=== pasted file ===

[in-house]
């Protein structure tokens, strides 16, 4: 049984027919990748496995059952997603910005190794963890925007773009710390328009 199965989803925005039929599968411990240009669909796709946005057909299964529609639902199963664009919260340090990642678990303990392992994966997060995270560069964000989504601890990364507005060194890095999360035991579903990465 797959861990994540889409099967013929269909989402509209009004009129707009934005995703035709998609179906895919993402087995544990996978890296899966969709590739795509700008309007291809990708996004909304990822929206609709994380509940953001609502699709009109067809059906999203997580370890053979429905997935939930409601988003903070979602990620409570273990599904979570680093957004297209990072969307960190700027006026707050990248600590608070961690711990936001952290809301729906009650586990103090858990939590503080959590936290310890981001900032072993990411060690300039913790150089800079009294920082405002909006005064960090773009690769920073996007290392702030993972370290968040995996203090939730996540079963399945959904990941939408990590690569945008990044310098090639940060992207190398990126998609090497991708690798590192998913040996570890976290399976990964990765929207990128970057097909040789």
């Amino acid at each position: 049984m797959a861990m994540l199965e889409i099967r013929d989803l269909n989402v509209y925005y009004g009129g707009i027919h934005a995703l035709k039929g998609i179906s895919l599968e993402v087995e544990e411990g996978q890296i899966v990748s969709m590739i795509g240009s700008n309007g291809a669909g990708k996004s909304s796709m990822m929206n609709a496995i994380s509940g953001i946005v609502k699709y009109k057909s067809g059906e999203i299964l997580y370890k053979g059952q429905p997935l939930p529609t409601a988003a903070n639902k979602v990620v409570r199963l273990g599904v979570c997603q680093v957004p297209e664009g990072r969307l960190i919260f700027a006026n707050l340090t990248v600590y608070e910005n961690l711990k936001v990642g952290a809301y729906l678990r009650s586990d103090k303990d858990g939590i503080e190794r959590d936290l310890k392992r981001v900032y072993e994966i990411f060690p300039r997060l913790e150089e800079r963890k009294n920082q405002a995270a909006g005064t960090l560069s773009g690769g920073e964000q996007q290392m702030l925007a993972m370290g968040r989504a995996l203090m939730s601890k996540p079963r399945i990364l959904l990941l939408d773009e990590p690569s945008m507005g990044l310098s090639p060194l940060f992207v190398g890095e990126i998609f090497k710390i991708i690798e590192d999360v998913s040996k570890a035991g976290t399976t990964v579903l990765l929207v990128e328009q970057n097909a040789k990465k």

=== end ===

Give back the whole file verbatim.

[in-house]
């Protein structure tokens, strides 16, 4: 049984027919990748496995059952997603910005190794963890925007773009710390328009 199965989803925005039929599968411990240009669909796709946005057909299964529609639902199963664009919260340090990642678990303990392992994966997060995270560069964000989504601890990364507005060194890095999360035991579903990465 797959861990994540889409099967013929269909989402509209009004009129707009934005995703035709998609179906895919993402087995544990996978890296899966969709590739795509700008309007291809990708996004909304990822929206609709994380509940953001609502699709009109067809059906999203997580370890053979429905997935939930409601988003903070979602990620409570273990599904979570680093957004297209990072969307960190700027006026707050990248600590608070961690711990936001952290809301729906009650586990103090858990939590503080959590936290310890981001900032072993990411060690300039913790150089800079009294920082405002909006005064960090773009690769920073996007290392702030993972370290968040995996203090939730996540079963399945959904990941939408990590690569945008990044310098090639940060992207190398990126998609090497991708690798590192998913040996570890976290399976990964990765929207990128970057097909040789």
């Amino acid at each position: 049984m797959a861990m994540l199965e889409i099967r013929d989803l269909n989402v509209y925005y009004g009129g707009i027919h934005a995703l035709k039929g998609i179906s895919l599968e993402v087995e544990e411990g996978q890296i899966v990748s969709m590739i795509g240009s700008n309007g291809a669909g990708k996004s909304s796709m990822m929206n609709a496995i994380s509940g953001i946005v609502k699709y009109k057909s067809g059906e999203i299964l997580y370890k053979g059952q429905p997935l939930p529609t409601a988003a903070n639902k979602v990620v409570r199963l273990g599904v979570c997603q680093v957004p297209e664009g990072r969307l960190i919260f700027a006026n707050l340090t990248v600590y608070e910005n961690l711990k936001v990642g952290a809301y729906l678990r009650s586990d103090k303990d858990g939590i503080e190794r959590d936290l310890k392992r981001v900032y072993e994966i990411f060690p300039r997060l913790e150089e800079r963890k009294n920082q405002a995270a909006g005064t960090l560069s773009g690769g920073e964000q996007q290392m702030l925007a993972m370290g968040r989504a995996l203090m939730s601890k996540p079963r399945i990364l959904l990941l939408d773009e990590p690569s945008m507005g990044l310098s090639p060194l940060f992207v190398g890095e990126i998609f090497k710390i991708i690798e590192d999360v998913s040996k570890a035991g976290t399976t990964v579903l990765l929207v990128e328009q970057n097909a040789k990465k």